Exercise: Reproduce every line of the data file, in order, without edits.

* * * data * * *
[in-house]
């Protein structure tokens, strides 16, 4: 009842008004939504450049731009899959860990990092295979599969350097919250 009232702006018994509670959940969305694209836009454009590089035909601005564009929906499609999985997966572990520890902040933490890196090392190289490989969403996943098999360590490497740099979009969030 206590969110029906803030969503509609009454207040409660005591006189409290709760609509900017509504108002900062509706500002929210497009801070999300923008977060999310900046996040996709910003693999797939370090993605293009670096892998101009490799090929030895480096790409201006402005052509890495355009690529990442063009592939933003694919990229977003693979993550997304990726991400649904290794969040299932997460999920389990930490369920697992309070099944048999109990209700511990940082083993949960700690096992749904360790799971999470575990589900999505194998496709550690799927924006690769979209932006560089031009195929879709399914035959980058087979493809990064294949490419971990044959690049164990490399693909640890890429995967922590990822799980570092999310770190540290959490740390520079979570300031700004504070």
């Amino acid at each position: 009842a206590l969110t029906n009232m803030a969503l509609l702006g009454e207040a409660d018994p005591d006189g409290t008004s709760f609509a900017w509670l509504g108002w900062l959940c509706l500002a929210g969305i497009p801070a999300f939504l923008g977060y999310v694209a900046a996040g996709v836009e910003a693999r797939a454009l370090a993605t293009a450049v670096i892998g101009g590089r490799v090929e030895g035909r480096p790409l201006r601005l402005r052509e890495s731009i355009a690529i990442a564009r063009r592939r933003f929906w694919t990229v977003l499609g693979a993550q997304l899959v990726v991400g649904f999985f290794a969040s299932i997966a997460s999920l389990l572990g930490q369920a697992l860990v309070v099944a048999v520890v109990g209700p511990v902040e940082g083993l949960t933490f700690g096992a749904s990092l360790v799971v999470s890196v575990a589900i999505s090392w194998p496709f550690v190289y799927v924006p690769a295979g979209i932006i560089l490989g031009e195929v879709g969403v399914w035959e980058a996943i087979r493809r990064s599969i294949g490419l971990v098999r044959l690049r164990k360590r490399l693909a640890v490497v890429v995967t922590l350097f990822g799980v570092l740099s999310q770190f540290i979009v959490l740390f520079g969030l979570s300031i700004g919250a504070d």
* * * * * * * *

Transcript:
[in-house]
């Protein structure tokens, strides 16, 4: 009842008004939504450049731009899959860990990092295979599969350097919250 009232702006018994509670959940969305694209836009454009590089035909601005564009929906499609999985997966572990520890902040933490890196090392190289490989969403996943098999360590490497740099979009969030 206590969110029906803030969503509609009454207040409660005591006189409290709760609509900017509504108002900062509706500002929210497009801070999300923008977060999310900046996040996709910003693999797939370090993605293009670096892998101009490799090929030895480096790409201006402005052509890495355009690529990442063009592939933003694919990229977003693979993550997304990726991400649904290794969040299932997460999920389990930490369920697992309070099944048999109990209700511990940082083993949960700690096992749904360790799971999470575990589900999505194998496709550690799927924006690769979209932006560089031009195929879709399914035959980058087979493809990064294949490419971990044959690049164990490399693909640890890429995967922590990822799980570092999310770190540290959490740390520079979570300031700004504070």
């Amino acid at each position: 009842a206590l969110t029906n009232m803030a969503l509609l702006g009454e207040a409660d018994p005591d006189g409290t008004s709760f609509a900017w509670l509504g108002w900062l959940c509706l500002a929210g969305i497009p801070a999300f939504l923008g977060y999310v694209a900046a996040g996709v836009e910003a693999r797939a454009l370090a993605t293009a450049v670096i892998g101009g590089r490799v090929e030895g035909r480096p790409l201006r601005l402005r052509e890495s731009i355009a690529i990442a564009r063009r592939r933003f929906w694919t990229v977003l499609g693979a993550q997304l899959v990726v991400g649904f999985f290794a969040s299932i997966a997460s999920l389990l572990g930490q369920a697992l860990v309070v099944a048999v520890v109990g209700p511990v902040e940082g083993l949960t933490f700690g096992a749904s990092l360790v799971v999470s890196v575990a589900i999505s090392w194998p496709f550690v190289y799927v924006p690769a295979g979209i932006i560089l490989g031009e195929v879709g969403v399914w035959e980058a996943i087979r493809r990064s599969i294949g490419l971990v098999r044959l690049r164990k360590r490399l693909a640890v490497v890429v995967t922590l350097f990822g799980v570092l740099s999310q770190f540290i979009v959490l740390f520079g969030l979570s300031i700004g919250a504070d």